Sex.com Domain Goes Up For Grabs
Sex.com, one of the most valuable Internet domain names, will go up for auction next week after the previous owner defaulted on its debts.
Escom LLC paid a reported $14 million for the Web site in 2006. But the company failed to repay debt owed to DOM Partners LLC, the New Jersey-based lender that helped finance the deal.
As a result, sex.com will be sold “as is” in the equivalent of a foreclosure sale, according to a letter from DOM Partners’ lawyers that was made public Tuesday. The auction is set for March 18 in New York, and bidders are required to appear with a certified check for $1 million to participate.
Richard Maltz, an auctioneer at Maltz Auctions who is overseeing the sale, said there has been a “good amount of interest” in sex.com. But he did not say how much the Web site could sell for.
“It is a very unique property,” he said. “It will be an incredible opportunity for someone.”
Indeed, sex.com generated $15,000 a day in revenue at one point, according to Charles Carreon, an attorney who wrote about the Web site’s legal travails in his book “The Sex.com Chronicles.”
By way of comparison, the domain name www.pizza.com reportedly sold for more than $2.5 million at an auction in 2008.
The auction is only the latest chapter in the turbulent history of sex.com, which includes allegations of theft and countless court cases.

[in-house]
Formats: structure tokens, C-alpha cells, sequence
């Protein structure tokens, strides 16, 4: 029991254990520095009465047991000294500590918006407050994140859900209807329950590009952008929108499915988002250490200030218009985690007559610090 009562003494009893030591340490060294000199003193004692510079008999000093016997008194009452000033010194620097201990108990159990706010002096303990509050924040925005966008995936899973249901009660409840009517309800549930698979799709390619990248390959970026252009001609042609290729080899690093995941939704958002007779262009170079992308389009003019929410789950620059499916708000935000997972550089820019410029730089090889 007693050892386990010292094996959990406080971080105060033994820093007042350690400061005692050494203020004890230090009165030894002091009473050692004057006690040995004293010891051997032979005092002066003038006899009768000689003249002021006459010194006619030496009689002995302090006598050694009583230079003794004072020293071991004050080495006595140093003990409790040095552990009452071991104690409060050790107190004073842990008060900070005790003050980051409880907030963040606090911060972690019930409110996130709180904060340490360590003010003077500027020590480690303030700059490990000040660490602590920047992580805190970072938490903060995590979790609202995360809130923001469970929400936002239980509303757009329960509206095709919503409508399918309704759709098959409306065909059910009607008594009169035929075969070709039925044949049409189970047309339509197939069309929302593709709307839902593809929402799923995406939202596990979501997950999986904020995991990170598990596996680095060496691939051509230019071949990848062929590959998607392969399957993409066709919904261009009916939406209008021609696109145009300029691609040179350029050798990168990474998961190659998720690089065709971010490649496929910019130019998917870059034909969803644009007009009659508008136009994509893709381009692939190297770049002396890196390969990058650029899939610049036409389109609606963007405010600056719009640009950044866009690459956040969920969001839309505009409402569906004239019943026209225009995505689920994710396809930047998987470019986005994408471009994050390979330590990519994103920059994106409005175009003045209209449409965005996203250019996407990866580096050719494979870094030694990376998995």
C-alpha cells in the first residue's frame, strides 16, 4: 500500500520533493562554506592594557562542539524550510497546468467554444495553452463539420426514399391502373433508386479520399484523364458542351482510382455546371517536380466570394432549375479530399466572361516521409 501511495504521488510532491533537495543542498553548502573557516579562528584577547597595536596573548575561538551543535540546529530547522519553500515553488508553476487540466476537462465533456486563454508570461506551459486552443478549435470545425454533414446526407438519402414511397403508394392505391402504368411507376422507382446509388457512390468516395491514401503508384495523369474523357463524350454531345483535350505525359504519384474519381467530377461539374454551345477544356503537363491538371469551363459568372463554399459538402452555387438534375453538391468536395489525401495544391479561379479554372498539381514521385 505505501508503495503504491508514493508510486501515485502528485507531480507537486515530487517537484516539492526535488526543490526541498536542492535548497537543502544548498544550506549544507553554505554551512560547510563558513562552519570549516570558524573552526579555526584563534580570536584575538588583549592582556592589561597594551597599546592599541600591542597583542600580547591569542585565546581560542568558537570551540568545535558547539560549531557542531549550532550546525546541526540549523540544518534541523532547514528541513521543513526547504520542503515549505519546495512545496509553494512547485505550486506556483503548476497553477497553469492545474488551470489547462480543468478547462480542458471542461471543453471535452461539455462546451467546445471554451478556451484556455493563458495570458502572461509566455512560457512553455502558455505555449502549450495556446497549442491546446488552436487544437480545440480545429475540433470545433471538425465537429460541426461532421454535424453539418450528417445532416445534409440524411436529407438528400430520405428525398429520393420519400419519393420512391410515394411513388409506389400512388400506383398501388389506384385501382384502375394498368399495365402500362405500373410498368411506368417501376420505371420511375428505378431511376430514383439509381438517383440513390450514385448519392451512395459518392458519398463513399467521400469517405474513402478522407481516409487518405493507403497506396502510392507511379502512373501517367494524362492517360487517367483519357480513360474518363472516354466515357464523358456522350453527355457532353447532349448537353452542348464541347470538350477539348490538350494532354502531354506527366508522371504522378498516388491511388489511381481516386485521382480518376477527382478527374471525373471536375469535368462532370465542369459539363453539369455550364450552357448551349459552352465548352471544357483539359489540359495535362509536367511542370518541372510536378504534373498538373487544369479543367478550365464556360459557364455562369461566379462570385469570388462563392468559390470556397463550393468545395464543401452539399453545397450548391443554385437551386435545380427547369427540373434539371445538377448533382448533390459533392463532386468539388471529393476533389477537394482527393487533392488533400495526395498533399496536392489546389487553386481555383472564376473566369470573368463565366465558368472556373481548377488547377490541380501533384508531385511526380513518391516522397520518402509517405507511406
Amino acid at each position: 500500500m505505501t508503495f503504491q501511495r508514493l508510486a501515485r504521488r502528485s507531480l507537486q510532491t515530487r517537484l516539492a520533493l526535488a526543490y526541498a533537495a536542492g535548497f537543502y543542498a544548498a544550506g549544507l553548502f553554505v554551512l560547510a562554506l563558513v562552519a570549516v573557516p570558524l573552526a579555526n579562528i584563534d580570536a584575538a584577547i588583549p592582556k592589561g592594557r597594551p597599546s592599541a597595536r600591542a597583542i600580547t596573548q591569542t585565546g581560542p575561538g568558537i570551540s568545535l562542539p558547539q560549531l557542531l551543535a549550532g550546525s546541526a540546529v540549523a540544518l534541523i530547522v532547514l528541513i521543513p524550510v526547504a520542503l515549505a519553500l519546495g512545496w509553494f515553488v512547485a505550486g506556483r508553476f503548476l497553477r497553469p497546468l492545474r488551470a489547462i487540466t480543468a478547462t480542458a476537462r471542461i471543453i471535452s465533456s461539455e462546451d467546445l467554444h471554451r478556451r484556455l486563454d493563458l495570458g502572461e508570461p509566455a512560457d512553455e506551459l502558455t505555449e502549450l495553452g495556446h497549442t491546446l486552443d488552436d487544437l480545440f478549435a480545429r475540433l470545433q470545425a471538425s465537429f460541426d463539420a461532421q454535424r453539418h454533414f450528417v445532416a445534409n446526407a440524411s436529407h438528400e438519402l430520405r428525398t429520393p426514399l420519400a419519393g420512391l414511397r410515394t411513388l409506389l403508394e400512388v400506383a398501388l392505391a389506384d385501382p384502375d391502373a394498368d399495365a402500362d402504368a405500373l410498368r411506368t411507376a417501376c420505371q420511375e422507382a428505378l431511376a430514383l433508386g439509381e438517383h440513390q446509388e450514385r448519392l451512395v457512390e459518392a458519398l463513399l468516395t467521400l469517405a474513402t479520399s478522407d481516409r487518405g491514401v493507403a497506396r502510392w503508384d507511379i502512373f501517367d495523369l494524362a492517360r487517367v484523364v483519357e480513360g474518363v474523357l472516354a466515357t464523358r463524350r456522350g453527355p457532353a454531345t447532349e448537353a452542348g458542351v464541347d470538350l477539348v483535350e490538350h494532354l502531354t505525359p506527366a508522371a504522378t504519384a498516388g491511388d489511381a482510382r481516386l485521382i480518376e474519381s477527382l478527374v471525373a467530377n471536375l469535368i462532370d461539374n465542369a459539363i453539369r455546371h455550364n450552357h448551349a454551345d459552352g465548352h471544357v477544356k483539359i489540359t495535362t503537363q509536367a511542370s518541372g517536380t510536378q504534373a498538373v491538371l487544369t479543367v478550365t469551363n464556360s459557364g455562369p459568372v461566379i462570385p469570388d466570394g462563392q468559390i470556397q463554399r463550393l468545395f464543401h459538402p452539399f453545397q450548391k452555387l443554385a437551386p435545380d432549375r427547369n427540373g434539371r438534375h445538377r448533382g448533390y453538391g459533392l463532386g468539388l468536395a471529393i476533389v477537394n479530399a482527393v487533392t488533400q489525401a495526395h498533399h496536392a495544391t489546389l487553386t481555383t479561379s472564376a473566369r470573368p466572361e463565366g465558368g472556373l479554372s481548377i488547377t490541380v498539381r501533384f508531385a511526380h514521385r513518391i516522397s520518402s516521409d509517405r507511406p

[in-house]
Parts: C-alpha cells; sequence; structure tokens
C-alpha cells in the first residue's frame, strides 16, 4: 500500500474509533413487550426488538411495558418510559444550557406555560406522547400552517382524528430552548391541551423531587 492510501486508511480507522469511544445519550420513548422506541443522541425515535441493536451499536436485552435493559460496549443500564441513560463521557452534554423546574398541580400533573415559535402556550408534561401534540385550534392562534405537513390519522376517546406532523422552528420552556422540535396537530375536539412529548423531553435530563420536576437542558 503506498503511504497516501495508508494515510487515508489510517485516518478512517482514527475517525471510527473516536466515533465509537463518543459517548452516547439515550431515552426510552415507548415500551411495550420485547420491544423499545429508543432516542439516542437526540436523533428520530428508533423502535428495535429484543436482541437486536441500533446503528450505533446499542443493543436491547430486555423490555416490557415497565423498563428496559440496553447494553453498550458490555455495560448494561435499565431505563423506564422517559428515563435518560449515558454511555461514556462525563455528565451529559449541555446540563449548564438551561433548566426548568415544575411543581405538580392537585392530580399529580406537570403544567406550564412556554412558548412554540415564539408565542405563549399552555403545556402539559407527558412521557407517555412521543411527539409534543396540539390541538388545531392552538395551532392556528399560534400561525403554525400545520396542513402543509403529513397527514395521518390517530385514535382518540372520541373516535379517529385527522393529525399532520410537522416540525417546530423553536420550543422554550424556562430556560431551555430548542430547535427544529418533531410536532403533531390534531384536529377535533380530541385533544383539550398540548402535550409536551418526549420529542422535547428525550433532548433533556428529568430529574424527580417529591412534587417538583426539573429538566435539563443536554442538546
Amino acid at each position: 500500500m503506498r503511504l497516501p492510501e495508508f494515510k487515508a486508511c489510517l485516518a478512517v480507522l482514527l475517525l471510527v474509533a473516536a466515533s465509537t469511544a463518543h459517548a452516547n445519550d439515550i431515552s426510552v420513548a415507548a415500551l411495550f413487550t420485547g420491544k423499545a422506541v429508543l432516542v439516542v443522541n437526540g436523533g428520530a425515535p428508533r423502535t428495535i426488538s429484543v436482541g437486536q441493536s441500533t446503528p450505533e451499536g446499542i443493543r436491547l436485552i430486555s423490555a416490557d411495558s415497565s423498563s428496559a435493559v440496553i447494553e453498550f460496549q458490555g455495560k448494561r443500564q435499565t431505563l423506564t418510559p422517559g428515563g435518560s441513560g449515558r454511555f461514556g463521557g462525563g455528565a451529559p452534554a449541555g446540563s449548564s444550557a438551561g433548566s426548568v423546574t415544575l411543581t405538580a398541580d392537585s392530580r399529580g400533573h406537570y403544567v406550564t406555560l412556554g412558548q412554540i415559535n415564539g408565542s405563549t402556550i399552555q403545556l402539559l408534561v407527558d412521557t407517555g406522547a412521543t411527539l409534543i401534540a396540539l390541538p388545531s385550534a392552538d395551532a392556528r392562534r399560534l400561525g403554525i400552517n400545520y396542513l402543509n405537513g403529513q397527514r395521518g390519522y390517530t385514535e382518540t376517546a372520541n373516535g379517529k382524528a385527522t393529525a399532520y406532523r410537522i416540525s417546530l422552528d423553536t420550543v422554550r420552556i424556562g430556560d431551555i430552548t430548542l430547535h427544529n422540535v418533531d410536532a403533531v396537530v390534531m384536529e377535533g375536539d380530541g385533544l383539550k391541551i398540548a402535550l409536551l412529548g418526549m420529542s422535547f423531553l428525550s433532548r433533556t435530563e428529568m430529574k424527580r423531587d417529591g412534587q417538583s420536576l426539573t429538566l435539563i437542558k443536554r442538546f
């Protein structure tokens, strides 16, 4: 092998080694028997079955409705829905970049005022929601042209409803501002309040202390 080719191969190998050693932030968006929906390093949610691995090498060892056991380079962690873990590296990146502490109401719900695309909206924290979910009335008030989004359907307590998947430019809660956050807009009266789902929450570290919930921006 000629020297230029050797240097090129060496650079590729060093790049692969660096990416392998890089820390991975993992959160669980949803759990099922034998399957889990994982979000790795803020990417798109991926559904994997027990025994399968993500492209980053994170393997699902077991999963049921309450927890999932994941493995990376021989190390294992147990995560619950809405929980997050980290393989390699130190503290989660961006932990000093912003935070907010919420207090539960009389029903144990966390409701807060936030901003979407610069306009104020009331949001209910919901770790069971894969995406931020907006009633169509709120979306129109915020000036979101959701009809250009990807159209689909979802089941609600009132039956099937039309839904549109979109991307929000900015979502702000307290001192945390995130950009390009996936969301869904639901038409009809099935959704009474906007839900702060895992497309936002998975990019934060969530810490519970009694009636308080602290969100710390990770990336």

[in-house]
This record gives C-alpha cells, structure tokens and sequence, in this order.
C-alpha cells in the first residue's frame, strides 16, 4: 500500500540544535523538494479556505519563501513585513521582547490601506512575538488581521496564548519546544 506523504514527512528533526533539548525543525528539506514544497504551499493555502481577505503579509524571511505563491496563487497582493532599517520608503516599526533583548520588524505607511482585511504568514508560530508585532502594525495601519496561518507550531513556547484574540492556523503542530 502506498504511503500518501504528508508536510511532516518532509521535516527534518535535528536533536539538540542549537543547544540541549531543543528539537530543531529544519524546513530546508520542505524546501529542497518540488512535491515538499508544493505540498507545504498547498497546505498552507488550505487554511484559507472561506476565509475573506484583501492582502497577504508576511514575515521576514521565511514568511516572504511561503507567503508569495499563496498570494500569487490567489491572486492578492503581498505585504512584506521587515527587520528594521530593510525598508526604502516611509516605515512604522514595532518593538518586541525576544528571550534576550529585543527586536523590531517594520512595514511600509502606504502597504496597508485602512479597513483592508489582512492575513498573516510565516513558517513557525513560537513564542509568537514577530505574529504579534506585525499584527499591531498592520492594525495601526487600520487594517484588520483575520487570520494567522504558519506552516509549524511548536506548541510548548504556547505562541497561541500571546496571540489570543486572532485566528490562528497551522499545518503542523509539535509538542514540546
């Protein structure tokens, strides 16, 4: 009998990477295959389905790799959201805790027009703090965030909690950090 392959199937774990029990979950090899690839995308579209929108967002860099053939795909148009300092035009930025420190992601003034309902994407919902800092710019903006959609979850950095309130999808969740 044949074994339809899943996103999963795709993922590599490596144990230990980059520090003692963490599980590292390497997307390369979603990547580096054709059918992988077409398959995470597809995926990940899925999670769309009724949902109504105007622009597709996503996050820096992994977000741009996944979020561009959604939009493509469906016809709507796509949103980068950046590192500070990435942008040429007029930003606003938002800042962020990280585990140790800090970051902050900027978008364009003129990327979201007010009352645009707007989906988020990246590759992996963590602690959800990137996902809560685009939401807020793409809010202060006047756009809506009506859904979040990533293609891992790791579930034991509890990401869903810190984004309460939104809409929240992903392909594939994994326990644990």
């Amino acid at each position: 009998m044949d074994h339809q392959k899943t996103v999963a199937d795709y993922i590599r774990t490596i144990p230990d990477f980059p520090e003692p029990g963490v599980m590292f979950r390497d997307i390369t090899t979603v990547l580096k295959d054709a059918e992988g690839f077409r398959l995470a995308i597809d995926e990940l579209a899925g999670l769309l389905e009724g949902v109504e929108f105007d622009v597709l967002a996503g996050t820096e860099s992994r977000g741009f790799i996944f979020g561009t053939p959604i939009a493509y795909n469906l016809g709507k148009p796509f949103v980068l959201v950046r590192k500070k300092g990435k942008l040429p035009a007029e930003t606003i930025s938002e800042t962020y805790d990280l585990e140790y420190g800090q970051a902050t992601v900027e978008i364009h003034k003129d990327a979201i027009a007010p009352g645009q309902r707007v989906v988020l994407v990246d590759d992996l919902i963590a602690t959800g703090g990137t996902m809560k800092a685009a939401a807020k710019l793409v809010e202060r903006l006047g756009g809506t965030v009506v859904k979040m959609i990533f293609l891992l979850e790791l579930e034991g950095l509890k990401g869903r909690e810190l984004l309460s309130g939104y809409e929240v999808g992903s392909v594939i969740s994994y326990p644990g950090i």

Gary Kremen, the founder of Match.com, registered the domain name in 1994, according to a timeline of the events on the Web site of journalist Kieren McCarthy, who wrote a book about sex.com.
According to McCarthy’s account, Kremen spent several years in court battling with “porn baron” Stephen Cohen, who was accused of stealing sex.com from him in 1995 by sending forged letters and e-mails.
In 2000, a court handed control of the domain name back to Kremen and ordered Cohen to pay $65 million to Kremen. Cohen subsequently appealed and the case was rejected by the Supreme Court in 2003.
Two years later, Cohen was arrested in Tijuana for failing to appear in court. He was released in 2007, according to published reports.
Kremen was the principal in the 2006 sale of the domain to Escom, although a news release at the time said he would remain as an adviser.